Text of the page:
Haiti was free of cholera until 2010, when U.N. peacekeepers dumped
infected sewage into a river. Since then, more than 9,000 people
have died of the disease, which causes uncontrollable diarrhea, and
more than 800,000 people have fallen ill.
Philip Alston, the independent U.N. Special Rapporteur on Extreme
Poverty and Human Rights, told a U.N. committee on Tuesday that the
world body has refused to publicly state the reason for its legal
"There is reason to believe that the position adopted by (the U.N.
Office for Legal Affairs) in 2013 was consistent with views strongly
pressed at the time by the United States," said Alston, noting that
the United States has a strong interest in the issue as a close
neighbor of Haiti and the largest contributor to the U.N.
He said the United States seemed to believe that the United Nations
"must follow American legal practice, which generally takes the view
that legal responsibility should never be accepted when it can
possibly be avoided because one never knows the consequences for
The U.S. mission to the United Nations was not immediately available
to comment on Alston's remarks.
After a lawsuit was filed in the United States on behalf of cholera
victims, the United Nations said in 2013 that claims for
compensation were "not receivable pursuant to Section 29 of the
Convention on the Privileges and Immunities." A U.S. federal appeals
court upheld the United Nations' immunity in August.
Under Section 29, the United Nations is required to make provisions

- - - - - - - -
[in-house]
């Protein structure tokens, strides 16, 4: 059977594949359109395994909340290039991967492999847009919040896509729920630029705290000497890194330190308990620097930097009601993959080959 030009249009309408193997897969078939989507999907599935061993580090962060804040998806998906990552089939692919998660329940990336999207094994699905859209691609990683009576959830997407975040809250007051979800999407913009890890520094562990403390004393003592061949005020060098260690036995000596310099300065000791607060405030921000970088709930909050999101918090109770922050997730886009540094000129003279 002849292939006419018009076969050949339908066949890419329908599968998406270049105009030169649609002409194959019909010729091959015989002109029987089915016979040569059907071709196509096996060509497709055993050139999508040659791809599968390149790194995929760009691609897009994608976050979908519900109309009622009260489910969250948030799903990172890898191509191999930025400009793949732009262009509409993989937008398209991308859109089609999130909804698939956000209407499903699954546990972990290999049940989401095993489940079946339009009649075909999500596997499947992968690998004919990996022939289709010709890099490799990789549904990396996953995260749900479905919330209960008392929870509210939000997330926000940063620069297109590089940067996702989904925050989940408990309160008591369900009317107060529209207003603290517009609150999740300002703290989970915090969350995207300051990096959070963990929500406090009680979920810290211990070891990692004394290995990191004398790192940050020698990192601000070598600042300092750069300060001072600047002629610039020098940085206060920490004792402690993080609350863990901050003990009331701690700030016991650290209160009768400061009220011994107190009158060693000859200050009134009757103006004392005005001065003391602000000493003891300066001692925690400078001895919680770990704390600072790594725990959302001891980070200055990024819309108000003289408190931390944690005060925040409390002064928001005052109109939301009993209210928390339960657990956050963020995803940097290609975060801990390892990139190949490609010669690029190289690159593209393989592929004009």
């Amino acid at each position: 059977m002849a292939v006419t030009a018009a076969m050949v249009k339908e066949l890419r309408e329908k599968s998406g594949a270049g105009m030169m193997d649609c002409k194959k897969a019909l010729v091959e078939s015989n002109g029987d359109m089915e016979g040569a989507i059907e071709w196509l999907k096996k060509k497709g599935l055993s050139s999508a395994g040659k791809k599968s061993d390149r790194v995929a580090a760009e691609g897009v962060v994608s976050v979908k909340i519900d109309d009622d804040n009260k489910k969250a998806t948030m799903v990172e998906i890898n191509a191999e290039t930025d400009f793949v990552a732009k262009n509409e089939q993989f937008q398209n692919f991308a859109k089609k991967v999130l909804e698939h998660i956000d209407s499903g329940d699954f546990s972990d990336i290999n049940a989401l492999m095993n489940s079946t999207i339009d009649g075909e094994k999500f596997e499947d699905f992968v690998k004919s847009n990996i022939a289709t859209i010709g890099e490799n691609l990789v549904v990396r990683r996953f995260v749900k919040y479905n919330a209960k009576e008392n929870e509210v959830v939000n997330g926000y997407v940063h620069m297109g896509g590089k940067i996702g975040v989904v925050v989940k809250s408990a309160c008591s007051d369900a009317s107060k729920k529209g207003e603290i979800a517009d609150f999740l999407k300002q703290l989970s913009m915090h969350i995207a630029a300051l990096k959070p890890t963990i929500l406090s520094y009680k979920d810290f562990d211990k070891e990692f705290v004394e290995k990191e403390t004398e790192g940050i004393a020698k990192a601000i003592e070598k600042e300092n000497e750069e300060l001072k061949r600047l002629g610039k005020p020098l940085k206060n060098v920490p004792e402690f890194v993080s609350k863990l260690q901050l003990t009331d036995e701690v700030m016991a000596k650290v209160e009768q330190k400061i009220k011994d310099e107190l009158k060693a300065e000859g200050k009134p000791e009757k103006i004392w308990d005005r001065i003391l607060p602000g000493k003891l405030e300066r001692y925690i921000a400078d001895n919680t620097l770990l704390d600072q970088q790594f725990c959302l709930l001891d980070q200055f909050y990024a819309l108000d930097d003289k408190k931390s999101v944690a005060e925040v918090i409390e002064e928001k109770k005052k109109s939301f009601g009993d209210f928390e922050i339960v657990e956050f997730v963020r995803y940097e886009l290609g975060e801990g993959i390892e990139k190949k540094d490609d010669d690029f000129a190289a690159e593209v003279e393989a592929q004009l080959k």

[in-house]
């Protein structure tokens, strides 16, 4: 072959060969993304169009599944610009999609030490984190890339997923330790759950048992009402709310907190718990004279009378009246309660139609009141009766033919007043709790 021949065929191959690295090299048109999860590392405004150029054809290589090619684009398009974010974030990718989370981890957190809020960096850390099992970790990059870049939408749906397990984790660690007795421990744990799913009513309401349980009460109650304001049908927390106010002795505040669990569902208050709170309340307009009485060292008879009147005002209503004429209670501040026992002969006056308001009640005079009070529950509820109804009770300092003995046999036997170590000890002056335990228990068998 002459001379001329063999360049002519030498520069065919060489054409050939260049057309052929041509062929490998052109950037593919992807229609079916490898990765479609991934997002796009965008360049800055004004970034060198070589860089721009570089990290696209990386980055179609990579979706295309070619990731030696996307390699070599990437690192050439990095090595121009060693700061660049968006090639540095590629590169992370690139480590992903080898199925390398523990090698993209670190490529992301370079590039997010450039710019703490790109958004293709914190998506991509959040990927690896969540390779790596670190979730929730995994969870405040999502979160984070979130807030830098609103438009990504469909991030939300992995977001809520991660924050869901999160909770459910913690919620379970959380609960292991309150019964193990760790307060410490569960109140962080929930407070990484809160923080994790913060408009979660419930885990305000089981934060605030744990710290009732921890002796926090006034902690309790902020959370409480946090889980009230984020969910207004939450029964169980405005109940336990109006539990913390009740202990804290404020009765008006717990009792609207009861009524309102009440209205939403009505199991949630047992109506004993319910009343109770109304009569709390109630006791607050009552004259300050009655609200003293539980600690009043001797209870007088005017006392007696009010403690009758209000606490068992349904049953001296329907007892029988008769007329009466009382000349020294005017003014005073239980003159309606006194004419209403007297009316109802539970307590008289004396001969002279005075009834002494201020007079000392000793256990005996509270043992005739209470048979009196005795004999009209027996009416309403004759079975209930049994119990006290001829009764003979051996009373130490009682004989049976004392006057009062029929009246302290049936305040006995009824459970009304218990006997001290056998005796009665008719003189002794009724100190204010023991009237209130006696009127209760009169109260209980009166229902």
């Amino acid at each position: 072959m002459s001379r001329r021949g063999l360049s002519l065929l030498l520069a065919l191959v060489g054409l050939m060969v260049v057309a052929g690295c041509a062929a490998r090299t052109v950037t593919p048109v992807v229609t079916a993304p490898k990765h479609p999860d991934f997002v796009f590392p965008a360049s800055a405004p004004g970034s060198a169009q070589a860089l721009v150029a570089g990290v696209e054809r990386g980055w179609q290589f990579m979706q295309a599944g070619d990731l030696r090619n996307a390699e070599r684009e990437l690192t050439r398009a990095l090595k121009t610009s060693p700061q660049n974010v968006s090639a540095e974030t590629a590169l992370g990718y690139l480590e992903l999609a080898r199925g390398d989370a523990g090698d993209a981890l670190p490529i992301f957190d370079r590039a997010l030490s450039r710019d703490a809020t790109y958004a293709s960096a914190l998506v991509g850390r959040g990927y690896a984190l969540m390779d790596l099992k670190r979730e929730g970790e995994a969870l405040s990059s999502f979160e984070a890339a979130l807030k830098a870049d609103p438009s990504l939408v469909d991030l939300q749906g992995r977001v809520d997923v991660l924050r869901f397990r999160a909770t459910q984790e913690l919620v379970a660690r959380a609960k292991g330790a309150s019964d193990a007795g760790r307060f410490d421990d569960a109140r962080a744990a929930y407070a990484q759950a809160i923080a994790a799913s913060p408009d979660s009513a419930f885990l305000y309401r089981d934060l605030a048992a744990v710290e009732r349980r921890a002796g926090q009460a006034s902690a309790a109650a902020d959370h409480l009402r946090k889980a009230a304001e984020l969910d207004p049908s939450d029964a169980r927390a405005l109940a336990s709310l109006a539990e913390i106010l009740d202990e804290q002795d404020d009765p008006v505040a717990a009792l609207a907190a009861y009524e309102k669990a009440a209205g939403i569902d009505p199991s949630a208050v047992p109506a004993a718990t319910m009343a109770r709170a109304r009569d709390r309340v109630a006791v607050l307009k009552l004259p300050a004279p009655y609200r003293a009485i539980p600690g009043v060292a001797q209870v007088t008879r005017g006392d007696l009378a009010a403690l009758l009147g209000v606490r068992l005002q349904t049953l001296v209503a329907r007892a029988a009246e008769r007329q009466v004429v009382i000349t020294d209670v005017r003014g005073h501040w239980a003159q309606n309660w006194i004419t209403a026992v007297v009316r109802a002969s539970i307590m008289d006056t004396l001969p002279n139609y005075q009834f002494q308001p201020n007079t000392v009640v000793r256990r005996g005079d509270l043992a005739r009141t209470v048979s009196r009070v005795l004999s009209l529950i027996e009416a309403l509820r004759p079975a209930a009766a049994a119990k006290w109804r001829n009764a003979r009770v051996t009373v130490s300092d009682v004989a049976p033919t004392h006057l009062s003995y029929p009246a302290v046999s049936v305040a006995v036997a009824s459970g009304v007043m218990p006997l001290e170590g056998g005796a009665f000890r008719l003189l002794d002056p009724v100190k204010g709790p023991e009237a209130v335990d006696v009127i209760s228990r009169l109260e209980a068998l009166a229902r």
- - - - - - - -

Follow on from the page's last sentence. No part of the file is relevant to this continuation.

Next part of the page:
for "appropriate modes of settlement" of private law disputes to
which the world body is a party or disputes involving a U.N.
official who enjoys diplomatic immunity.
Alston said "if there is a private law issue, in other words
negligence, then the U.N. is obligated to accept the claims that
they make and to process them in some appropriate way - that's what
the U.N. is refusing to do."
He said the United Nations could abide by its obligations under the
treaty without jeopardizing its immunity.
[to top of second column]
U.N. Secretary-General Ban Ki-moon has said the world body has a
"moral responsibility" to help the cholera victims with material
support. He is working on a new approach to dealing with cholera in
the Caribbean country, and the United Nations hopes to raise enough
money to pay some $10,000 to each of the victims' families.
But the world body acknowledged on Monday that raising enough
funding would be difficult.
Alston has concluded that scientific evidence "points overwhelmingly
to the responsibility of the peacekeeping mission as the source of
"The U.N. says, 'We don't know how it happened,'" he said.
"I had had a hope that this secretary-general would end his term by
issuing a genuine and serious apology, not talking about moral
responsibility, or other words that legal advisers come up with to
avoid a reference to real responsibility," Alston said.
Ban is due to step down at the end of 2016 after serving two
(Reporting by Michelle Nichols; Editing by Jonathan Oatis)
[© 2016 Thomson Reuters. All rights
Copyright 2016 Reuters. All rights reserved. This material may not be published,
broadcast, rewritten or redistributed.